She’s pink because she’s a grey horse (my least favourite colour, remember?), and instead of getting green grass stains, here on PEI, she’s getting red mud stains. The white part of her mane was well and truly pink the other day when I went out to put her in for the night. Judging by how long it takes for PEI clay stains to fade on my clothing, I’m thinking she will be entirely pink soon if this wet weather doesn’t let up.
Pai is happily settled in her horse house on the point, living in the stall my Fred horse lived in twenty-five years ago. When fatty-pants is out in her wee little limited-grass paddock, I can see her from here at the cottage.
There used to be a training track for Standardbreds just behind the house, where I used to jog Fred when I was a teenager and was something like his groom; it’s gone now, but the perimeter of the hayfield where the track used to be makes a great place to go for a gallop.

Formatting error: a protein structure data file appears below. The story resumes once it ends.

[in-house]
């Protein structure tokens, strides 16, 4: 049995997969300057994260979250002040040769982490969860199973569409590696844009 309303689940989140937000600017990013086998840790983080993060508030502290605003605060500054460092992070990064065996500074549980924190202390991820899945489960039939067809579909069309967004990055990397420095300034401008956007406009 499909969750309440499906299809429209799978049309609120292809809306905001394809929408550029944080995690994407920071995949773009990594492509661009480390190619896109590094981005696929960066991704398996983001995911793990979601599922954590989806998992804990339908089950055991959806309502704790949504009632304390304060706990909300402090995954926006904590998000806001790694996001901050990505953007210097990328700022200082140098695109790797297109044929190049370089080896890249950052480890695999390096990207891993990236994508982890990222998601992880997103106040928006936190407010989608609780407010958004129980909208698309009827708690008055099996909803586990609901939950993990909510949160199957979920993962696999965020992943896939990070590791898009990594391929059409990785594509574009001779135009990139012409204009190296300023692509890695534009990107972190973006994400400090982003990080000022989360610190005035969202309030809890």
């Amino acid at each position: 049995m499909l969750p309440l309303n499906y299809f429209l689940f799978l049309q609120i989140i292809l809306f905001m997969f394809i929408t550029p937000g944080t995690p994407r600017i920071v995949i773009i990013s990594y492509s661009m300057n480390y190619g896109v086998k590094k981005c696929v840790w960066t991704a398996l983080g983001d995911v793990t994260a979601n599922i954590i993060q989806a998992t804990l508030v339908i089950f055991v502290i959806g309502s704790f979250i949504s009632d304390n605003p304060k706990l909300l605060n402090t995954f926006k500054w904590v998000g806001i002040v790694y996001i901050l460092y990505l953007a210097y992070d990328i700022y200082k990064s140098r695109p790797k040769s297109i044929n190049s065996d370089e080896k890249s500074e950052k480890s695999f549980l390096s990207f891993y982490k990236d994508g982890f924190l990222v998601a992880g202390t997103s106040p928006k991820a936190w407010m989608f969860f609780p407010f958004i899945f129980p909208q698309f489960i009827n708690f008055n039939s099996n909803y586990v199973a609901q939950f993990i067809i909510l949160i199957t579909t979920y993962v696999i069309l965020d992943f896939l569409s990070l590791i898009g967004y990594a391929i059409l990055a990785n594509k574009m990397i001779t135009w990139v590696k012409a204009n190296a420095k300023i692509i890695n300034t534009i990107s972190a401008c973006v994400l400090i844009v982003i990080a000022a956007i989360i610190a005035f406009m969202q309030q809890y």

What with fencing and re-fencing, and the changeable weather (yesterday: gorgeous, warm and sunny; today: raging wind, whitecaps on the water, driving rain), our rides have been limited to little jaunts along the shore.
I was taken aback when my plans to ride on the Confederation Trail – part of the Trans Canada Trail – were foiled by the trail’s ban on horses. For years before there was an official trail, equestrians would use the old rail bed for riding, but once the trail became a managed entity, the horses were turfed (scroll down to “A Trail Tragedy in PEI”). Safety and liability concerns are cited by government officials and tourism officers – apparently, PEI horses are waaaaay more dangerous than horses elsewhere in Canada. More dangerous than snowmobiles, even. Who knew. Even though committees give me hives, I think I need to join one of the local equine protest groups to engage in some serious agitating.
So I’ve been hunting for other trails to ride, and am hoping to explore some of them in the next few days. We’ll see what I find.